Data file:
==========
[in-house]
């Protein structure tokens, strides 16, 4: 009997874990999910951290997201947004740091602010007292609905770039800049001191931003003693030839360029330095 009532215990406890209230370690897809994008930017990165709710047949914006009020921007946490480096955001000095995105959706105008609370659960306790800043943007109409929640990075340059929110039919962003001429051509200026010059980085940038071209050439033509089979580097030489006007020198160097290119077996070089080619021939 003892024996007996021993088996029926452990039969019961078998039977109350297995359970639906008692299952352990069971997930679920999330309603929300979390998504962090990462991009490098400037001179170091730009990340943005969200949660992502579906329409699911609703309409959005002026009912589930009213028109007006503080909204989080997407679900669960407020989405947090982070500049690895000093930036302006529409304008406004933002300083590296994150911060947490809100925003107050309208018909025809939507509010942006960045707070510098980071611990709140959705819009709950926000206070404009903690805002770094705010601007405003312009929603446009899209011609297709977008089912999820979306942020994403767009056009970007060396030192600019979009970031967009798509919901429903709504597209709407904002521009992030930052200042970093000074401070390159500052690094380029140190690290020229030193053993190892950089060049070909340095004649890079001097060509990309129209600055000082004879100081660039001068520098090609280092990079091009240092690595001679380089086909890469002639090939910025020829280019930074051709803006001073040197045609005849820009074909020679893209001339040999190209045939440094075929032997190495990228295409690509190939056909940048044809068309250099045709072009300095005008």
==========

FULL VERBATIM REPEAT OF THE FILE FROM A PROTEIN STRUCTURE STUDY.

[in-house]
């Protein structure tokens, strides 16, 4: 009997874990999910951290997201947004740091602010007292609905770039800049001191931003003693030839360029330095 009532215990406890209230370690897809994008930017990165709710047949914006009020921007946490480096955001000095995105959706105008609370659960306790800043943007109409929640990075340059929110039919962003001429051509200026010059980085940038071209050439033509089979580097030489006007020198160097290119077996070089080619021939 003892024996007996021993088996029926452990039969019961078998039977109350297995359970639906008692299952352990069971997930679920999330309603929300979390998504962090990462991009490098400037001179170091730009990340943005969200949660992502579906329409699911609703309409959005002026009912589930009213028109007006503080909204989080997407679900669960407020989405947090982070500049690895000093930036302006529409304008406004933002300083590296994150911060947490809100925003107050309208018909025809939507509010942006960045707070510098980071611990709140959705819009709950926000206070404009903690805002770094705010601007405003312009929603446009899209011609297709977008089912999820979306942020994403767009056009970007060396030192600019979009970031967009798509919901429903709504597209709407904002521009992030930052200042970093000074401070390159500052690094380029140190690290020229030193053993190892950089060049070909340095004649890079001097060509990309129209600055000082004879100081660039001068520098090609280092990079091009240092690595001679380089086909890469002639090939910025020829280019930074051709803006001073040197045609005849820009074909020679893209001339040999190209045939440094075929032997190495990228295409690509190939056909940048044809068309250099045709072009300095005008």